So deep in fact, that many readers and reviewers may miss their significance for three simple reasons:
First, the book doesn't give answers. This is a brilliant insight which frustrates 'inside the box thinkers' no end. After you've written a dozen business plans and pitched a hundred venture capitaliists, you quickly discover the conribution of 'dumb luck' in getting a company funded and through a liquidity event. The hubris which generally accompanies fast millions blinds most people to the mere veneer of control they exert on the destiny of a business.
Second, some people won't get the cosmic joke. Using the vehicle of a pseudo dotcom called Funerals.com, the book gently makes fun of the absurdity of monomaniacal obsession with business, contrasted to the shortness of life. Again, the authors allow the reader to explore the journey of a startup in ways which few others dare imagine.
Third: they permit the struggle to appear deceptively easy. Randy glosses over how the passions of the founders are quickly subsumed by the demands of capital, perhaps the only shortcoming that bears mention.
If Randy or a top tier business school could develop an algorithm that properly values passion on the balance sheet, inspired founders everywhere would be more likely to adopt his guidance from day one.
Implicit in the message is the question: "What do you have to become to be successful?" Their insights may help you avoid a Faustian bargain. That is a gift you'll want to savor and pass on to others.
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Format: Hardcover
Overall, I found this episode in the life and adventures of Randy Komisar to be interesting, but not groundbreaking. Though certainly filled with some valuable insights, there was something more to be desired. There was still a lot to learn, however, the most important being the general observations from a real-life perspective on what it takes to enjoy life in the entrepreneurial world.

The work itself was often scattered and forced. There was no real continuity between the flashbacks, often sounding as if Mr. Komisar decided to insert various triumphs in his life whenever he felt like it. Furthermore, I found the characters of Lenny and Allison to be more symbolic than human. They were not actual individuals, but prompts put in by Komisar to respond to the questions he wanted answered. In his interactions with them, Komisar walked an unhealthy line between humility and arrogance, presenting himself as a sort of low-key person who thinks outside the box, yet is always right on everything and draws reverence from those around him. At times, I wondered whether this book was more of a teaching tool or a testament to his own greatness.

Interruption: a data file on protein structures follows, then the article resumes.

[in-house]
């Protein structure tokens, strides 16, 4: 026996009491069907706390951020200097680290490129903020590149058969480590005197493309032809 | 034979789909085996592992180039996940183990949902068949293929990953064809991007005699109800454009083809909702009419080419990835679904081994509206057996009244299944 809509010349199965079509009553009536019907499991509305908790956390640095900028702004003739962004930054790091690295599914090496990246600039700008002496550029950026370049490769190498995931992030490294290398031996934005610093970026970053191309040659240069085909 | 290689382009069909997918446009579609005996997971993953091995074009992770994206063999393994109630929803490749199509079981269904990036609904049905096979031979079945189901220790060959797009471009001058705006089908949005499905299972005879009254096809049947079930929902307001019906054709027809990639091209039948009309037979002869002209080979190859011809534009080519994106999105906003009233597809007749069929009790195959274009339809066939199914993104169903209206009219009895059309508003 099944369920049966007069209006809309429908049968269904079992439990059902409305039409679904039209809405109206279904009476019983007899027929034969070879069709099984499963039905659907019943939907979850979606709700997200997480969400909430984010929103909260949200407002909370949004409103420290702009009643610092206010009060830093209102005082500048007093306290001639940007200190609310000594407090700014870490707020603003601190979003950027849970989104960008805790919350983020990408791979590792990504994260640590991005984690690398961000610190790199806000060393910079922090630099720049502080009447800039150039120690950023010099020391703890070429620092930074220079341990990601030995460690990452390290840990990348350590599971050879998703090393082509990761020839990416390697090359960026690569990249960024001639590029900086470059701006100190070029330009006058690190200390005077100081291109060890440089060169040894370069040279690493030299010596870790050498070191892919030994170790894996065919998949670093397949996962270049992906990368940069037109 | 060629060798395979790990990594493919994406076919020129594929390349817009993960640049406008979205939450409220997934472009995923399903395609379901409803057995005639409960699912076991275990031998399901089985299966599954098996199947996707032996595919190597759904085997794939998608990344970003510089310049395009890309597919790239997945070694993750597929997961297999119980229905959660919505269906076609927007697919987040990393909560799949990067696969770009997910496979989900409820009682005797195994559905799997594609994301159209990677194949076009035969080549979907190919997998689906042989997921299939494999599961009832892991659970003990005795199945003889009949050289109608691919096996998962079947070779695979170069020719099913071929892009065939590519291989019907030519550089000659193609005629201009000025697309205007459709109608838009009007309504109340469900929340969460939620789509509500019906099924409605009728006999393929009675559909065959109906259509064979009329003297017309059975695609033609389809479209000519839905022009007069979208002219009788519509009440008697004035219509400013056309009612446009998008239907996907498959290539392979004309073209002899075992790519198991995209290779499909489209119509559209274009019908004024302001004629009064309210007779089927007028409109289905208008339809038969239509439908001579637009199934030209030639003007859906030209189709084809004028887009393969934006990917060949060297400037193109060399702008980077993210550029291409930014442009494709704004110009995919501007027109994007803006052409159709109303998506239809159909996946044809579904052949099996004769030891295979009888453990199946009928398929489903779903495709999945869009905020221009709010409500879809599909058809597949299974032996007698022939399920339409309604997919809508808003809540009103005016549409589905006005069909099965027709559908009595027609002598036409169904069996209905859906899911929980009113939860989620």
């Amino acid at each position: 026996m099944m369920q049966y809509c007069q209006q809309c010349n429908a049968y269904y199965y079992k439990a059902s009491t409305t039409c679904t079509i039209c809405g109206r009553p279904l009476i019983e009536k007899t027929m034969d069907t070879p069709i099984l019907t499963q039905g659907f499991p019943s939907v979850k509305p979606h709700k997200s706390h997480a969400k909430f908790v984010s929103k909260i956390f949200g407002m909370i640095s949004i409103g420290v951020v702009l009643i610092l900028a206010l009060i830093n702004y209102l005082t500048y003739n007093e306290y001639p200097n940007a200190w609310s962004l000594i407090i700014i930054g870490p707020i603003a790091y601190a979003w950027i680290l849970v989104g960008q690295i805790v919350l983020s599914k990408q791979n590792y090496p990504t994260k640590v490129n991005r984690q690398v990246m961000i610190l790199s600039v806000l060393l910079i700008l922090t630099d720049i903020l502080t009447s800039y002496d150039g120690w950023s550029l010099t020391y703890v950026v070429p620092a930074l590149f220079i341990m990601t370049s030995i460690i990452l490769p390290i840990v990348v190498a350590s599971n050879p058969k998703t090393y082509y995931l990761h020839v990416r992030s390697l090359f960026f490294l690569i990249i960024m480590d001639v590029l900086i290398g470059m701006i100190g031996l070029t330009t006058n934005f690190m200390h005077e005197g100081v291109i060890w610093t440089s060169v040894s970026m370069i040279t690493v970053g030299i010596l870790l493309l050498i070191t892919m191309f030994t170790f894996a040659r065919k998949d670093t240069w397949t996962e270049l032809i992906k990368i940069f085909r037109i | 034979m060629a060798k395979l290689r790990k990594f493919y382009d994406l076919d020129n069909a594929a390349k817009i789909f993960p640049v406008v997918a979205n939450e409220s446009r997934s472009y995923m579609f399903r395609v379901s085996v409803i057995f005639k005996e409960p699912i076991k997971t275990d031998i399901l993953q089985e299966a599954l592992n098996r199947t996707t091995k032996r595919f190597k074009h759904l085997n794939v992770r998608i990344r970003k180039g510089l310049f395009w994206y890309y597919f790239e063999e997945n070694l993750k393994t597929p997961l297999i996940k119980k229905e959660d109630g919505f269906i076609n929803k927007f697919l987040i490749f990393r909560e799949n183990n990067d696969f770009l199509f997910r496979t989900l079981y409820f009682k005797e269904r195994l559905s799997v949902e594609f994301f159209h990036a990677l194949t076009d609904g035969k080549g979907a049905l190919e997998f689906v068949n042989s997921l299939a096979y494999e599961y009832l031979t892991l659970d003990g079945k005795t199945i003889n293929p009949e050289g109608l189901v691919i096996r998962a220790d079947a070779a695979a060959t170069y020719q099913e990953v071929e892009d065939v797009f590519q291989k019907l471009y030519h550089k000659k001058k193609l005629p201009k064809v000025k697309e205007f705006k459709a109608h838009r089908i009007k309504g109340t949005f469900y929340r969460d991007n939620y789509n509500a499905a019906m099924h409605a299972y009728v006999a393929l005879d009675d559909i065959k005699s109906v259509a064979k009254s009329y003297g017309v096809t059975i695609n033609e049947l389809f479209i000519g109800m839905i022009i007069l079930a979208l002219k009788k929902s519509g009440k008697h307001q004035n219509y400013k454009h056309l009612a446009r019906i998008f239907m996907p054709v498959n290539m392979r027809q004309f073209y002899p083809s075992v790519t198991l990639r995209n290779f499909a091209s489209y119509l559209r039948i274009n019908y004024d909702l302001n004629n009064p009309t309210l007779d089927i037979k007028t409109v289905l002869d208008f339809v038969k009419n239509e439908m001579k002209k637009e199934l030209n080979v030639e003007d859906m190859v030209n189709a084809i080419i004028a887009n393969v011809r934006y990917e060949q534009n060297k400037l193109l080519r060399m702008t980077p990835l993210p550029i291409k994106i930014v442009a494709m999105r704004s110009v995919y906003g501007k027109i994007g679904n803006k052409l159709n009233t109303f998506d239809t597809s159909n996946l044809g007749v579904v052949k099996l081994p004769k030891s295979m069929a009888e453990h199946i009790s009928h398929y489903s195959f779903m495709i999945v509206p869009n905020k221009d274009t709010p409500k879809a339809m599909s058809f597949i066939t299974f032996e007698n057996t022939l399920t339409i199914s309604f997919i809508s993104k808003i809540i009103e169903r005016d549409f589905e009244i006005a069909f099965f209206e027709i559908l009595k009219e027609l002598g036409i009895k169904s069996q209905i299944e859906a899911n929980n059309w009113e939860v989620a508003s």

I found his main message to be useful, but somewhat hypocritical. His criticism of the "work first and then retire" philosophy struck especially close to home, as that is one I have often embraced. I paid close attention to his words and was partially persuaded. I think he is downright contradictory, however, when he tries to use his own life as an example of how a business does better when fueled by complete passion and the expectation of it being one's life's work. There were many times when I felt like screaming out, "Mr. Komisar, practice what you preach!" Furthermore, I can think of so many ways that his theory is wrong.
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Format: Hardcover
Mr. Komisar has a simple message: It's the journey . . . not the destination . . . that counts, stupid! What that means is that you should focus on getting the most out of the moment, in creating a synthesis between what you value and what you spend your time on and do. The book opens with a brief story of Mr. Komisar giving a monk a ride on his motorcycle. After a long afternoon of riding, he delivers the monk where he wants to go. A few minutes later, he learns that the monk wants now to return to where they started. Finally, it sinks in. The monk just likes riding on motorcycles. He doesn't really have a destination in mind. Mr. Komisar connects that anecdote to his life as a young lawyer where he was so focused on goals, that he didn't see the conflict between his ambition for the future and the selling out of his values. Through a number of job changes and experiences, he emerges as someone who understands that the journey is all that counts, and takes on the role of virtual CEO for start-ups. This role means that he tries to help management accomplish what it wants, rather than representing the investors as venture capitalists do. It's a shift in direction that makes all the difference. My hat's off to Harvard Business School Press for publishing this heart-warming, inspiring book.
Most of the book is a fable about a stiff would-be entrepreneur named Lenny who seeks Mr. Komisar's advice. To get some idea of this fable, Lenny starts his pitch by saying that his business concept is to put the fun in funerals. Through the course of the book, Lenny learns (with a lot of prodding from Mr.